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Turning Pages Down Book Lane

January 11, 1987|DON JAMES | James is a Los Angeles free-lance writer.

A person with an adventurous nature probably would enjoy Valerie Fon's chronicle "Keep It Moving--Baja by Canoe." It's a diary of her 2,411-mile journey on the Pacific Ocean and Sea of Cortez. With her 61-year-old partner Verlen in one canoe and 31-year-old Fons in a 17-foot canoe, they take off from Long Beach, Calif., and take readers along as they face challenge, excitement and adventure (Mountaineers: $15.95).

Something that could open an entirely new horizon is the Explorer News. It's a printed quarterly and describes how to join scientists conducting research around the world. No experience is necessary, and participants receive instruction at the research site. Best yet, your share of any expense is tax deductible and covers food, lodging, most transportation and equipment. To get a free introductory copy from the nonprofit organization, write to Foundation for Field Research, 787 S. Grade Road, Alpine, Calif. 92001-0380. If you like the introductory copy, you may subscribe to the quarterly for $12 a year.

Antoinette DeLand's "Worldwide Cruises" rates more than 100 ships with one to five stars. Barges, river boats and other specials are also included. It does not appear to offer offhand observations but presents in-depth information right down to the featured wines and their prices on many ships, personal services, activities, etc. DeLand outlines each itinerary, cost, best time to visit, what to see at ports of call and even a few criticisms (Fielding's: $12.95).

"San Luis Obispo--County, Coast and Castle" by Vicki Leon captures the beauty and mystique of that mid-California county fronted by the Pacific Ocean. The book is a collection of 127 vivid color photos highlighted by comments and explanations that demonstrate why many travelers tend to stay much longer than a gas fill-up. The book portrays why the area's tranquillity, pastoral climate, ocean views, etc., are enjoyed by 193,000 residents who brace themselves most of the year for the arrival of vacationers. For $7.95 you can get a copy almost everywhere or add $1 for handling and send to Blake Publishing, 2222 Beebee St., San Luis Obispo, Calif. 93401.

Its title "The Teenager's Guide to Study, Travel and Adventure Abroad--1987/88" explains what this guide, prepared by The Council on International Educational Exchange, is about. It's exciting and packed with information sources for students 12 to 18 who are considering trips abroad (St. Martin's: $8.95).

A few excerpts that can help change you to an old salt are: It's a ship, not a boat; It's topside, not upstairs, and the deck is not called a floor. These and much more can be found in Ford's "Freighter Travel Guide--And Waterways of the World." Cruise dates, fares, ports of call and lots of cross-indexed information are well covered in easy-to-read type that includes more than 100 photos, illustrations and above-average text. The descriptions of accommodations, food costs, clothing, et al. are precise (Ford's Travel Guides: $7.95).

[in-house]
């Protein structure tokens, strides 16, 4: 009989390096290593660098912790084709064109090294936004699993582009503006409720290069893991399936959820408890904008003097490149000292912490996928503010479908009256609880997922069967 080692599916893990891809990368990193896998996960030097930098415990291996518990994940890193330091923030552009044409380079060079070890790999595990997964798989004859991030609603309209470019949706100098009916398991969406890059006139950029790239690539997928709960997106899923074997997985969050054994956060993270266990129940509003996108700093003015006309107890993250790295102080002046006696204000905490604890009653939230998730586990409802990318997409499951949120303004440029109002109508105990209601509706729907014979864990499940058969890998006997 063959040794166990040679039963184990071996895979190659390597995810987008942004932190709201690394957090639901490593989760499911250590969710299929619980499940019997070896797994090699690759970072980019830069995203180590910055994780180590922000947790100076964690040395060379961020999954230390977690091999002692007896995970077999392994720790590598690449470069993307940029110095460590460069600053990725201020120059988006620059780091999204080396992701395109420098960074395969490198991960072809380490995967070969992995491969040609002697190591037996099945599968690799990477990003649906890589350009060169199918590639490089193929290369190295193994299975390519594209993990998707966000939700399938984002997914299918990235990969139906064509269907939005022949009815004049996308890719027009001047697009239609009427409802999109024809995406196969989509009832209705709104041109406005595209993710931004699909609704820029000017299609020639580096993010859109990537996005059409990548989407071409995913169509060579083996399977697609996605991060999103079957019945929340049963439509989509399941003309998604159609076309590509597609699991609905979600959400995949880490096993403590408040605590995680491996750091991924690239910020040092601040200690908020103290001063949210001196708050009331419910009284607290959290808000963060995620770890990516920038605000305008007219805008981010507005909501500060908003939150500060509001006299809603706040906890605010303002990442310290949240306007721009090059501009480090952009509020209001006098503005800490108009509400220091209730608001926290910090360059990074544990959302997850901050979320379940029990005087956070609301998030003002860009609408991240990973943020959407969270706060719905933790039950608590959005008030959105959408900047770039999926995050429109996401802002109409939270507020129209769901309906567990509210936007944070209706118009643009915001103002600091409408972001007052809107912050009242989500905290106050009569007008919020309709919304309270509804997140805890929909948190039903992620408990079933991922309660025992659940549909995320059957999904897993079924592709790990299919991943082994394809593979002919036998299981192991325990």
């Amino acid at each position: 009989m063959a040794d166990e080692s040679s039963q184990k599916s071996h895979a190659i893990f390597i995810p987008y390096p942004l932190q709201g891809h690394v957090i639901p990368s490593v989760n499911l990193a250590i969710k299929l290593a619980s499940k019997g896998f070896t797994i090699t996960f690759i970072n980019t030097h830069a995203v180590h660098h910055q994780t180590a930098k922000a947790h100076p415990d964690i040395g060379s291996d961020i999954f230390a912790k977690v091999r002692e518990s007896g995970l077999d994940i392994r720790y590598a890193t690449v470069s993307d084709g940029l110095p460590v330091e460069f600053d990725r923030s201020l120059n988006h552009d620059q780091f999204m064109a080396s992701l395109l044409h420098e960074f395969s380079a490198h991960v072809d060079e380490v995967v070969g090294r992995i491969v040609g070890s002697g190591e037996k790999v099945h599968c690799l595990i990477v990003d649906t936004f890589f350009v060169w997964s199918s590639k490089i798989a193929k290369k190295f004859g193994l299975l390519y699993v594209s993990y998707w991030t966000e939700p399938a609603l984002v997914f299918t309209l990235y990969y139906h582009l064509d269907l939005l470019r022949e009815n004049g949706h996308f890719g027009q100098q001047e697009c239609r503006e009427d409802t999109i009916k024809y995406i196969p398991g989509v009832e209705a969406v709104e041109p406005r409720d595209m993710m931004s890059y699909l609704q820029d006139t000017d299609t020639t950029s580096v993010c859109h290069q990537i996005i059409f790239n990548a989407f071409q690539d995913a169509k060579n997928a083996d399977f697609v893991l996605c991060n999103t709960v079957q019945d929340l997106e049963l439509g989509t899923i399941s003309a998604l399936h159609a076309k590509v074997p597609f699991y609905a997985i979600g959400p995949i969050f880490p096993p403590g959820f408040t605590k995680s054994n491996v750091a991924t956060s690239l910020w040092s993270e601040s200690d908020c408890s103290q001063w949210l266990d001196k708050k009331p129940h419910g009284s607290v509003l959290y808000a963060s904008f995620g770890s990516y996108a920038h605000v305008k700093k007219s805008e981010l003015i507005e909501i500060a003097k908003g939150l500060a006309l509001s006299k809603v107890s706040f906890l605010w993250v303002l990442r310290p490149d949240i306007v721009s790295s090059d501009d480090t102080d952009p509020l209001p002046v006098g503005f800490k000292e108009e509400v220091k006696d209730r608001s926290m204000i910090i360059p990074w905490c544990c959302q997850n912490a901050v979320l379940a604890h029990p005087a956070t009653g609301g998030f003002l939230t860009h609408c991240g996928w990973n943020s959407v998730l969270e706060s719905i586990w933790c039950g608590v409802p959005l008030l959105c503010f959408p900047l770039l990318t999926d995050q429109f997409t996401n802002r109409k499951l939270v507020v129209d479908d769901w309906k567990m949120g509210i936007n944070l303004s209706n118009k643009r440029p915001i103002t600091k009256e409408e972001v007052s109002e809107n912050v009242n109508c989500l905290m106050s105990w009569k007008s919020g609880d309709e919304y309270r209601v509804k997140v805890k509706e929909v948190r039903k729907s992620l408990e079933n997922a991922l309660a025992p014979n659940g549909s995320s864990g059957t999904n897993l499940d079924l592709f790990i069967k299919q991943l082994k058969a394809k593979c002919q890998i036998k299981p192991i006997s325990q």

If you plan to live past the year 2000 and want to break into a new trade, forecasters predict that at that time tourism will be the single largest industry in the world. Karen Rubin explains in detail how to get a piece of the action in "Flying High in Travel--A Complete Guide to Careers in the Travel Industry" (John Wiley & Sons: $12.95).

Karen Brown's "European Country Cuisine--Romantic Inns and Recipes" features more than 100 inns in 18 countries and a mouth-watering recipe from each. It also includes some other personal selections of deluxe hotels and their culinary delights. For planning a visit or just browsing the recipes, it's worth the $10.95 tab (Travel Press).

The 500 listings in "The Best Pubs in Great Britain," covering England, Scotland, Wales and Northern Ireland, make this an excellent travel companion. Edited by Neil Hanson, it describes the various amenities such as meal services or bar snacks, accommodations or children's rooms, gardens, fireplaces and various amusements. It's one of the more complete guides that will help make your tour unforgettable (East Woods: $9.95).

Twenty South-of-the-Border countries are re-explored in Fodor's revised guides for "South America--1987" and "Central America" ($14.95 each). The guides offer a broad spectrum of detail and also feature a useful "practical information" section on where to stay, eat, shop, etc.

Bob Kane's "Paris at Its Best" or "London at Its Best" in your travel bag will assure you of not missing the desirable places to stay, eat, see or enjoy. It describes almost everything a tourist would want to be apprised of in luxury, first-class or moderate. The advice, tips and suggestions are comprehensive and well detailed (Passport Books: $9.95).

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